ED-155 specification provides a very comprehensive set of requirements that address almost any conceivable type of recording system. This may be confusing because there are no specific international mandates that decompose the five different categories of ED-155 and call on a specific subset of requirements to be compliant with a standard. Rather, the standard provides guidelines for a variety of different systems.
CARS is a system that records both ambient area audio data (i.e. the noise inside the cockpit) as well as the pilot audio channel(s). The ambient area audio data allows accident investigators to listen to particulars of an incident, which can sometimes provide insights regarding aircraft mechanical failures (e.g. forensic analysis of turbine engine noise). The recording of pilot communications provides insights into pilot decision-making, communication between pilots, and interactions with air traffic control. In some recorder systems, the pilot audio channels and the cockpit area microphone data can be delivered by different system components.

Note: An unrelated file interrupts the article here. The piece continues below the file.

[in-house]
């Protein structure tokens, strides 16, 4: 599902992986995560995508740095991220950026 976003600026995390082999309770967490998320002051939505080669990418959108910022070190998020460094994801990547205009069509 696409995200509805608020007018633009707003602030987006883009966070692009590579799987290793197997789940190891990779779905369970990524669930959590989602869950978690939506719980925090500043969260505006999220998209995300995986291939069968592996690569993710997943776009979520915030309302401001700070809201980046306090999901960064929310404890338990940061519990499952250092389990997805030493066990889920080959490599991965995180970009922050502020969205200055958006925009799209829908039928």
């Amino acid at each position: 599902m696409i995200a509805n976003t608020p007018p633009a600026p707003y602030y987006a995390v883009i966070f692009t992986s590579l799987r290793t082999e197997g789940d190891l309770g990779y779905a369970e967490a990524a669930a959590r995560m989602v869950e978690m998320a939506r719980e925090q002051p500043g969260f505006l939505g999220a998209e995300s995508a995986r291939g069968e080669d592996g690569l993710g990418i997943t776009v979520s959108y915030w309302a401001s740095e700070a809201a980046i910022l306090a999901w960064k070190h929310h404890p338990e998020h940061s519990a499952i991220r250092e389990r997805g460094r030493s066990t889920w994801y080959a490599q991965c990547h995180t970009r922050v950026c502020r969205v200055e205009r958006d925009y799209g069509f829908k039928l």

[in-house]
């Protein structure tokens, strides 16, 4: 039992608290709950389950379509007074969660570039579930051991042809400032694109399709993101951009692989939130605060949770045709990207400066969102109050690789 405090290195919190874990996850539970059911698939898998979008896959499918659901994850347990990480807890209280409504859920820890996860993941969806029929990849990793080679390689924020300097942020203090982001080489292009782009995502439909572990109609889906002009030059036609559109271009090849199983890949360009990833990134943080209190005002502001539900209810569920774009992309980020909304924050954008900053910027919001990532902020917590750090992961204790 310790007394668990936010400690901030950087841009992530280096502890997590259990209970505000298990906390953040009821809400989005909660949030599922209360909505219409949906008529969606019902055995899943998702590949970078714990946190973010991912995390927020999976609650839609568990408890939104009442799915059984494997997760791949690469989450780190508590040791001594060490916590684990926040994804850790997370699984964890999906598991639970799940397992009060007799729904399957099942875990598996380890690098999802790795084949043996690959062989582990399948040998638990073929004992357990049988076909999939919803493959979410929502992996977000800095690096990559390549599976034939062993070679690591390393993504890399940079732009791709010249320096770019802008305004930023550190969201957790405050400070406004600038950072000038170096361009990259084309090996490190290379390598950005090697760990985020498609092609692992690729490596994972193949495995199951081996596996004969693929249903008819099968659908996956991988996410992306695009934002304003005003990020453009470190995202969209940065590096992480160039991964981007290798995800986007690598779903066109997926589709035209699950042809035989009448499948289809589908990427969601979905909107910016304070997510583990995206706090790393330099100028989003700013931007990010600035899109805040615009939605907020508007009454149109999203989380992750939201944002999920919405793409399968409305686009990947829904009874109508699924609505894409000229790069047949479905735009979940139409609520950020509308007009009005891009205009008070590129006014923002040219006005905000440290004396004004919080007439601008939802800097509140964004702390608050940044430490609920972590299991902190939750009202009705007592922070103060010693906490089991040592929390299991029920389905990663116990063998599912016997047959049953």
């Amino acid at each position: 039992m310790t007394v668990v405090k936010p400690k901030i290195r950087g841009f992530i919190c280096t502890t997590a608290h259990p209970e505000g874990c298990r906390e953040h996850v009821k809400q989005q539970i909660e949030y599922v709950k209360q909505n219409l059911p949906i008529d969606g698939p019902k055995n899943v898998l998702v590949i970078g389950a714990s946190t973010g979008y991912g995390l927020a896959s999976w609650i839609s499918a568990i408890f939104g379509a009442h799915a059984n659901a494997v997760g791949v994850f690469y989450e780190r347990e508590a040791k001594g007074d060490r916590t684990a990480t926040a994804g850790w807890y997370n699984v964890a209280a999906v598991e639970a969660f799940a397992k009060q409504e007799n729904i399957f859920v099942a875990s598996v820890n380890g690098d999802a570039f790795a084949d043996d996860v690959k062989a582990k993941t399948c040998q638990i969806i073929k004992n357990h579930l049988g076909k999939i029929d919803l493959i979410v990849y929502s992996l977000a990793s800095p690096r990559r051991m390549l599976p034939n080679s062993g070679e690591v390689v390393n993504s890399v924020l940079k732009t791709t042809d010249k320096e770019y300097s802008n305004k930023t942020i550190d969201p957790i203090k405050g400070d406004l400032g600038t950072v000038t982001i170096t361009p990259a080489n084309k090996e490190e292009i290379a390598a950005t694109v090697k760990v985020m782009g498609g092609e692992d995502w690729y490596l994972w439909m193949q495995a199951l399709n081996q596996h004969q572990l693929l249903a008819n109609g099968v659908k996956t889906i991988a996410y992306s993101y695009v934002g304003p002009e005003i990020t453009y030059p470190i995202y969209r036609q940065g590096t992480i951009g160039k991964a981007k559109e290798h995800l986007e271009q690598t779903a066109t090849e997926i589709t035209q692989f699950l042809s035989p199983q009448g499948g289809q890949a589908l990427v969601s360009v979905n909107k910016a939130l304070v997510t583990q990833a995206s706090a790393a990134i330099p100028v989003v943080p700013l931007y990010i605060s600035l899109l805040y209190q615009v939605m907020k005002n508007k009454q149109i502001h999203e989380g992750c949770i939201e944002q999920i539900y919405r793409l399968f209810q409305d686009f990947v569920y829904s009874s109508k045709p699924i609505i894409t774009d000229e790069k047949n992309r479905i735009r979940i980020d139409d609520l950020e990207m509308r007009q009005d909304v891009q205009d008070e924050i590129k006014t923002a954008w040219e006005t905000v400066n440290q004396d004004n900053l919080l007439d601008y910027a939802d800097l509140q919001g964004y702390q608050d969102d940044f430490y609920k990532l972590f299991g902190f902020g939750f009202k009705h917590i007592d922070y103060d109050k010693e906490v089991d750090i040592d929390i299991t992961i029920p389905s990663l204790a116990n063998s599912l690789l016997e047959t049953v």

The specification declares the performance and recording requirements (e.g. total recording capacity, recording delay tolerances, etc) for both the ambient and pilot sources, while adding requirements or provisions for other capabilities (e.g. requiring a build erase function to be present). The standard also provides for the test requirements and procedures necessary to demonstrate a CARS’ performance against the standard’s requirements.